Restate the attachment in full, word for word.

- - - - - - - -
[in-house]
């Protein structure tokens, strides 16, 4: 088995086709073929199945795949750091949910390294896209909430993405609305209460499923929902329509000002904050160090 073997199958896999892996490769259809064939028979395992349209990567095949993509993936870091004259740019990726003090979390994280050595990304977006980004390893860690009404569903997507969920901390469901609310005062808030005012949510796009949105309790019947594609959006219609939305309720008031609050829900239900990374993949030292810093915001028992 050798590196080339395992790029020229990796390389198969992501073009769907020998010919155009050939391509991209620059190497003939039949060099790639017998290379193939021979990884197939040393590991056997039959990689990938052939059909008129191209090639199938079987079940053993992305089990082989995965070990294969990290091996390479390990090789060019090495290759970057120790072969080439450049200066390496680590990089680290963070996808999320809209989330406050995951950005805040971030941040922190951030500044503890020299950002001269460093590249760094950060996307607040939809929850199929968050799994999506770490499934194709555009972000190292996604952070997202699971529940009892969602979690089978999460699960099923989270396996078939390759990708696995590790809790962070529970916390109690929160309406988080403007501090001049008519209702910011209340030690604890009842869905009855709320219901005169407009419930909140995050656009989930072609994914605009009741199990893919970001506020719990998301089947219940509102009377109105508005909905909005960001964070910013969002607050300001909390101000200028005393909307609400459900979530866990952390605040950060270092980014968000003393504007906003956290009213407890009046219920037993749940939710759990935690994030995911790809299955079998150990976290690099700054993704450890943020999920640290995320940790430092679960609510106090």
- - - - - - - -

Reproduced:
[in-house]
């Protein structure tokens, strides 16, 4: 088995086709073929199945795949750091949910390294896209909430993405609305209460499923929902329509000002904050160090 073997199958896999892996490769259809064939028979395992349209990567095949993509993936870091004259740019990726003090979390994280050595990304977006980004390893860690009404569903997507969920901390469901609310005062808030005012949510796009949105309790019947594609959006219609939305309720008031609050829900239900990374993949030292810093915001028992 050798590196080339395992790029020229990796390389198969992501073009769907020998010919155009050939391509991209620059190497003939039949060099790639017998290379193939021979990884197939040393590991056997039959990689990938052939059909008129191209090639199938079987079940053993992305089990082989995965070990294969990290091996390479390990090789060019090495290759970057120790072969080439450049200066390496680590990089680290963070996808999320809209989330406050995951950005805040971030941040922190951030500044503890020299950002001269460093590249760094950060996307607040939809929850199929968050799994999506770490499934194709555009972000190292996604952070997202699971529940009892969602979690089978999460699960099923989270396996078939390759990708696995590790809790962070529970916390109690929160309406988080403007501090001049008519209702910011209340030690604890009842869905009855709320219901005169407009419930909140995050656009989930072609994914605009009741199990893919970001506020719990998301089947219940509102009377109105508005909905909005960001964070910013969002607050300001909390101000200028005393909307609400459900979530866990952390605040950060270092980014968000003393504007906003956290009213407890009046219920037993749940939710759990935690994030995911790809299955079998150990976290690099700054993704450890943020999920640290995320940790430092679960609510106090």